Writing with Scrivener 2

This November, Literature and Latte has a special offer for NaNoWriMos: a preview of Scrivener 2 that will run until December 7, as well as discounts! 2.0 has also been officially released yesterday–you can buy it straight off or try the 2.0 demo. I’ve played around a bit with 1.0 before, but have never got around to really using it until now: I’ve opened the previous Scrivener version only a couple of times, which meant I had a lot of leftover demo time (Scrivener counts the number of days you actually use the application for the demo, not the number of days installed in the system.)

I was suitably impressed with the earlier Scrivener, so I was looking forward to use Scrivener 2–the list of new features sounds pretty nifty, not the least of which is syncing to Dropbox (which I mentioned briefly yesterday).

Scrivener Binder

My NaNoWriMo Scrivener binder

I’ve only started using Scrivener with my NaNo novel, but I’m liking it quite well so far. Before I sleep, I repeat to myself what the scene I would be writing tomorrow would be, and when I wake in the morning, I bring up my machine and start writing in full-screen mode while I’m still half asleep. How far I get to has usually depended on what kind of scene/writing I was doing, but I get to at least 500 words this way. I go through the text quickly when I’m more awake to week out sleep-drunk misspellings (I might not remember what words were if I waited!), but otherwise leave the text intact.

I sync to my Dropbox folder, and leave for the rest of my day. Throughout the day, when I have spare moments, I write a little more: either via the iPhone app Plain Text, or using TextMate. When I get home and ready to write again (usually after dinner and whatever chores I need to do), I sync quickly and make sure the new files are at their correct locations before I start writing again.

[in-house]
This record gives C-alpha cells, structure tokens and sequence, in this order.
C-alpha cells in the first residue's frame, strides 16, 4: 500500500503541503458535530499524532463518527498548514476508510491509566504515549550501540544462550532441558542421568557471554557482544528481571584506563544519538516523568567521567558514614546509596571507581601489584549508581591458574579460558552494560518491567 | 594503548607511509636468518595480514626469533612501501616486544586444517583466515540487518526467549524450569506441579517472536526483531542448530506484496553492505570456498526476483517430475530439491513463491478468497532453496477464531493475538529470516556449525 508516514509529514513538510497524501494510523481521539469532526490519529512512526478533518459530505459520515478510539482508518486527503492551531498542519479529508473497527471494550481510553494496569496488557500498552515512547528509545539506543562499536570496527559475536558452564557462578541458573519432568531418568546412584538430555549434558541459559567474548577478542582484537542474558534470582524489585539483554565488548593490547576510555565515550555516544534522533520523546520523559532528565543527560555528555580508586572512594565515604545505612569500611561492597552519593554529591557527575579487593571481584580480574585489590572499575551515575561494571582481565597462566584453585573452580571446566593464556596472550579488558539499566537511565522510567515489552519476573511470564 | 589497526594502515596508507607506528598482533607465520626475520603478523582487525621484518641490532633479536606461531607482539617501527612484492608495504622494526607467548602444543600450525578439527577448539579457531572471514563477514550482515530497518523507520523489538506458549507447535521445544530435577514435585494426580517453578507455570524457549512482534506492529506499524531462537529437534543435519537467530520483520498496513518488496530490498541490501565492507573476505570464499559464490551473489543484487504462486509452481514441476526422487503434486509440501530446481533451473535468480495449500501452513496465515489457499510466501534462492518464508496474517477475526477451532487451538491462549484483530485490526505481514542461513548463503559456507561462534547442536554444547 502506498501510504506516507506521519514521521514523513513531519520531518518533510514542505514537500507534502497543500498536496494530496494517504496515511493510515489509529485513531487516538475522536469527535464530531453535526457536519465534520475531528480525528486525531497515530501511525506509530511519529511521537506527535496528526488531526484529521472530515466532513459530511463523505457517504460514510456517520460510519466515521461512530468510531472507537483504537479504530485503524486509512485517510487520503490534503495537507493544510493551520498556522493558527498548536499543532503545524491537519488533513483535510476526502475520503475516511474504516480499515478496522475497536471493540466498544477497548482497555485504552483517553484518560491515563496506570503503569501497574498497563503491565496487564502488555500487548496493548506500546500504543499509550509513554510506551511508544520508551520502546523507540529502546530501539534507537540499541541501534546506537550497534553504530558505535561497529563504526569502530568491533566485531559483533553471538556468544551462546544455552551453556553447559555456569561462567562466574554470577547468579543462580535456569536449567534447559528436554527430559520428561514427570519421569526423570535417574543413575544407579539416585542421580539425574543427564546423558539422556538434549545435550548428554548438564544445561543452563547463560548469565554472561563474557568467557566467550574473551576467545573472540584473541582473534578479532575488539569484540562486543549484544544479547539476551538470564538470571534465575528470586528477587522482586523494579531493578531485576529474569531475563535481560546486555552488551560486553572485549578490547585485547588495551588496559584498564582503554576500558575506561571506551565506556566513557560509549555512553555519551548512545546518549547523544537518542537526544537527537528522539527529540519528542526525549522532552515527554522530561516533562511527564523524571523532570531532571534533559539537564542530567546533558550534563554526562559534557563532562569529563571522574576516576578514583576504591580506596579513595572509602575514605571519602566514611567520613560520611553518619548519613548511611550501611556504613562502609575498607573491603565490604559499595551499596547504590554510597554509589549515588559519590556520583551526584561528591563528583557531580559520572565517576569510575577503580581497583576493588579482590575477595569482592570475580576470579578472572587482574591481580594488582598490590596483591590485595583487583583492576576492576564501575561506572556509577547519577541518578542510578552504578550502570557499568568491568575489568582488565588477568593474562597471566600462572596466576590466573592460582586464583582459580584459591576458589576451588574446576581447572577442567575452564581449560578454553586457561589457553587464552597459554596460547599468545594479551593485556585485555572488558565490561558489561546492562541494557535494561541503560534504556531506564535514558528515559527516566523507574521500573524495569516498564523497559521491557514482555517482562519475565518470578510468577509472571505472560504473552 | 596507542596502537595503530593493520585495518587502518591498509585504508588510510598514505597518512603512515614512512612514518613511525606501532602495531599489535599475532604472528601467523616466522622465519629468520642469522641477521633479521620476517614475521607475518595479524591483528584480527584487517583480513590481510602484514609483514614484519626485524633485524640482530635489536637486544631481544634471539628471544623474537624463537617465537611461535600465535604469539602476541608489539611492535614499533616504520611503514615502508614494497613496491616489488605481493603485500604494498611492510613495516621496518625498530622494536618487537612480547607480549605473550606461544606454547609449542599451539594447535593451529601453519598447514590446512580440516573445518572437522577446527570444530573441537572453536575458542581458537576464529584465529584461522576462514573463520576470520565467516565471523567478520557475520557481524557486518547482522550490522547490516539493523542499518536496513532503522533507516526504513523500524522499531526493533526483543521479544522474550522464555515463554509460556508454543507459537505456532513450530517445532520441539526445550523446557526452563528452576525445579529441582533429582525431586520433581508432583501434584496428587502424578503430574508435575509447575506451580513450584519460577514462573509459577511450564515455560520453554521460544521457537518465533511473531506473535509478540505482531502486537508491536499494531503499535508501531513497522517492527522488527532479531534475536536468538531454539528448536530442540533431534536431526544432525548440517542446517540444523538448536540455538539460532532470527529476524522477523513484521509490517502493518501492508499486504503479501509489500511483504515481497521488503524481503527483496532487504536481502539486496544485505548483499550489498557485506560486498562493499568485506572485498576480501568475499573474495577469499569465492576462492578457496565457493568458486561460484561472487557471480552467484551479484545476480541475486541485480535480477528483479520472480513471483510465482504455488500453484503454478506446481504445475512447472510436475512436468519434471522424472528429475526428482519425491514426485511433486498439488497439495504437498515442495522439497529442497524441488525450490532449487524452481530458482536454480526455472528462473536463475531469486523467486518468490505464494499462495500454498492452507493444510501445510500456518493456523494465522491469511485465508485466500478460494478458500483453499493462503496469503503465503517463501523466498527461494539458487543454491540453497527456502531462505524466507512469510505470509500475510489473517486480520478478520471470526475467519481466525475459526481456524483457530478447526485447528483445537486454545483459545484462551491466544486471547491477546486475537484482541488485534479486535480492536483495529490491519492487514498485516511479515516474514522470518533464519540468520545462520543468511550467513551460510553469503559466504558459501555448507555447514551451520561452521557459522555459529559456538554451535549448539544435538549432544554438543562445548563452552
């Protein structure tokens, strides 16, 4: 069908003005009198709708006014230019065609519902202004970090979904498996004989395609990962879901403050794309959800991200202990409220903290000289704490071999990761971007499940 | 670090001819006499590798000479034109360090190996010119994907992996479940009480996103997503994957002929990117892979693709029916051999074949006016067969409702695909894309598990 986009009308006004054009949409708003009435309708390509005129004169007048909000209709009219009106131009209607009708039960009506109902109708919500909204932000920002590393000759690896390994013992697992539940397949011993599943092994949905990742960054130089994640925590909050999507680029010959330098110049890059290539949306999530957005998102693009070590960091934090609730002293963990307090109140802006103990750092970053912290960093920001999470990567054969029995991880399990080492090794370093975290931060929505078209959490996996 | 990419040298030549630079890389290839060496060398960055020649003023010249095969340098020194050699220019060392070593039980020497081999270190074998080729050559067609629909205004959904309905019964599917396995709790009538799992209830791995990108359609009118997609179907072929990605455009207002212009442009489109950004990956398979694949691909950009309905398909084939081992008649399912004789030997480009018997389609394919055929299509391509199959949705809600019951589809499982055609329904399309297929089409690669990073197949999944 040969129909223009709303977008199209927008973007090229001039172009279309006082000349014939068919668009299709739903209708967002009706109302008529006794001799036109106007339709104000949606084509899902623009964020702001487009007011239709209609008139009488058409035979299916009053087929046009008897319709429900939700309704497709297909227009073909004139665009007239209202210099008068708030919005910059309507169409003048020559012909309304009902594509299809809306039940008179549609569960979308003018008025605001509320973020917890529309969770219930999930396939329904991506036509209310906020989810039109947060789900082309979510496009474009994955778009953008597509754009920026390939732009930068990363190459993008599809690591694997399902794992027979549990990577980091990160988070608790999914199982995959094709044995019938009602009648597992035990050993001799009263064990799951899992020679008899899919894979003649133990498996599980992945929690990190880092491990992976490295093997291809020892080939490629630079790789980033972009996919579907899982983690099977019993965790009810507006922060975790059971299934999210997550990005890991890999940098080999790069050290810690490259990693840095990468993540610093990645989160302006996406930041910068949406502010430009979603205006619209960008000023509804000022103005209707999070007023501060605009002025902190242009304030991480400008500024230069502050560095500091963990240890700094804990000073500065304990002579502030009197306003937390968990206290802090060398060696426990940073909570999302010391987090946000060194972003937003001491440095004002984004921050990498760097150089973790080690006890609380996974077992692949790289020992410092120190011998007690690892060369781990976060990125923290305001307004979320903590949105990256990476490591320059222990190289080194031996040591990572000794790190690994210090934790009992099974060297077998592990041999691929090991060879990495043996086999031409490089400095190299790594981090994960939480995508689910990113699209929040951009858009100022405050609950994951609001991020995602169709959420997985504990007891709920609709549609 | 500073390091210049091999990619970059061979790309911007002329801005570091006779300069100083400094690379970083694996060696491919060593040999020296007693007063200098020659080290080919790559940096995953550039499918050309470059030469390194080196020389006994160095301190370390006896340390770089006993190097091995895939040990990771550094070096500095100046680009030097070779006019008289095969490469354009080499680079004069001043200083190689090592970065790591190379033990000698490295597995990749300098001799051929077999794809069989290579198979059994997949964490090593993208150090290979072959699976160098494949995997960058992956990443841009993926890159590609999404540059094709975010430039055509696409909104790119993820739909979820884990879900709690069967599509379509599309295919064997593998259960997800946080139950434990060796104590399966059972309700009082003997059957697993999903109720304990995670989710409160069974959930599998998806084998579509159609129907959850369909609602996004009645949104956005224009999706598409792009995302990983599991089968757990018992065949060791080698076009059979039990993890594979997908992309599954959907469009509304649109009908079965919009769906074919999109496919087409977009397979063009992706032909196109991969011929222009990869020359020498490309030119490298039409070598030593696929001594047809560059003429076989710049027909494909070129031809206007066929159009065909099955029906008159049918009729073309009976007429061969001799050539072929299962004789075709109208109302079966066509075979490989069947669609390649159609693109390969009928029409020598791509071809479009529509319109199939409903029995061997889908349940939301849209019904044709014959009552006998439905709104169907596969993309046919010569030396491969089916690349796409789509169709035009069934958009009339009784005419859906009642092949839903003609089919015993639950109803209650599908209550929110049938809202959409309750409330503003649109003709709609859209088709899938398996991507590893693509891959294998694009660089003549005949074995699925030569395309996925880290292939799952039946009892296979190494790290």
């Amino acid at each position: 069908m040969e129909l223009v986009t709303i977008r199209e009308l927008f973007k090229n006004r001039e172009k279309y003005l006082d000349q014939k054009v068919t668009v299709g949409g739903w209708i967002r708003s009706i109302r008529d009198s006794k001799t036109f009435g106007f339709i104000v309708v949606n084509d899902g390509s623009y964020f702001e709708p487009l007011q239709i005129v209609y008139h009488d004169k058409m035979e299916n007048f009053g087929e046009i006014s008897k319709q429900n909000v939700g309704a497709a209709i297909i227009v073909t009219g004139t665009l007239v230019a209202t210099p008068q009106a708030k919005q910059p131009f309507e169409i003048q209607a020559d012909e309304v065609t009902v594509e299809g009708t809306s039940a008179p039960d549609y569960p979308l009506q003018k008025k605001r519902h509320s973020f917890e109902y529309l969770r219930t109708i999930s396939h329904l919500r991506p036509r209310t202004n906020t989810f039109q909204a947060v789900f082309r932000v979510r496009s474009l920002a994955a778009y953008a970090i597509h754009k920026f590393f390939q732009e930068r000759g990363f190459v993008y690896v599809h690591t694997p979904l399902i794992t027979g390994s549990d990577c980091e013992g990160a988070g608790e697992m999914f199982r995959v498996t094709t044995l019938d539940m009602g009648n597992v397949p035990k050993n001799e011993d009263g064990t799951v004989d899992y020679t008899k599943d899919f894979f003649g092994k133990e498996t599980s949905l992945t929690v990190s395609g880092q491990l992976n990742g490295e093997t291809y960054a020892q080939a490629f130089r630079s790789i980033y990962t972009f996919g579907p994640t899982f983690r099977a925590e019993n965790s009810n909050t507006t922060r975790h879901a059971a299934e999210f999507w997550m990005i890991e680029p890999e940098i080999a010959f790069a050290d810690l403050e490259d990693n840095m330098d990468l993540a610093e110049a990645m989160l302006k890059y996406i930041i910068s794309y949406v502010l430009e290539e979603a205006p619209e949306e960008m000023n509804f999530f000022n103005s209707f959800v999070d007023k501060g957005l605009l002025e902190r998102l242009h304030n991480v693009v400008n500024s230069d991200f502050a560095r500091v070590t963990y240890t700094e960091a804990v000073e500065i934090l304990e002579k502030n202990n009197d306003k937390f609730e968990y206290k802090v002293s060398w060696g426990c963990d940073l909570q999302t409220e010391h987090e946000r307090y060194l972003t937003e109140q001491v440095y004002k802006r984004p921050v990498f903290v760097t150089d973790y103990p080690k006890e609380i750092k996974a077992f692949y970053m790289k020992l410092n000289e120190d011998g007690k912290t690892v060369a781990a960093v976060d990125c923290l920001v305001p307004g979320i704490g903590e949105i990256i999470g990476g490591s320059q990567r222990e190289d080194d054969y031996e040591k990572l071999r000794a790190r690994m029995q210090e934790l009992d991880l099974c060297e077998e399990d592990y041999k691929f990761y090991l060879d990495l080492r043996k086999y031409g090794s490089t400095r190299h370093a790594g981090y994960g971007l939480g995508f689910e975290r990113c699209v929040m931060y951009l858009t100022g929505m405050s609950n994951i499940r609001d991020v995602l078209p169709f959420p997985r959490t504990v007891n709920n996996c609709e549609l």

The application is suitably unobtrusive when needed, and very customizable in terms of what font I’d like to see when I’m writing. The full-screen mode is wonderful–I’ve used apps with similar capabilities before (WriteRoom, for example) and I’ve always loved it, being someone relatively easy to distract.

To be honest, though, I was quite surprised at yesterday’s release, given that while using it for one whole night adding research materials, Scrivener 2.0 hung on me thrice. Three times in one night while doing something elementary–adding an item to the binder–does not feel to me as something entirely polished. Granted, there are always bug fixes and upgrades to correct things–but honestly, if I wasn’t quite determined to like Scrivener by now, I would just as likely have quit the application and deleted it off my system altogether. I would not like it to happen when I am actually writing.

(There is autosave, of course, but thankfully I have been trained in the Art of Always Saving Lest Something Bad Happens. Sometimes to my own detriment.)

I have mentioned this issue to the @ScrivenerApp people, and have been invited to email them about this, which I did as promptly as I could. I sent the email (a thorough report for bug-squashing purposes) two nights ago, and have yet to hear back from them. It’s not a show-stopper, but certainly a damper to my otherwise wonderful experience with the application.

If you’re doing NaNo, or just doing a lot of writing, give Scrivener a try. A beta for the Windows version is currently ongoing as well, so it won’t be long before this wonderful application gets shipped over to the sad people stuck on Windows ;)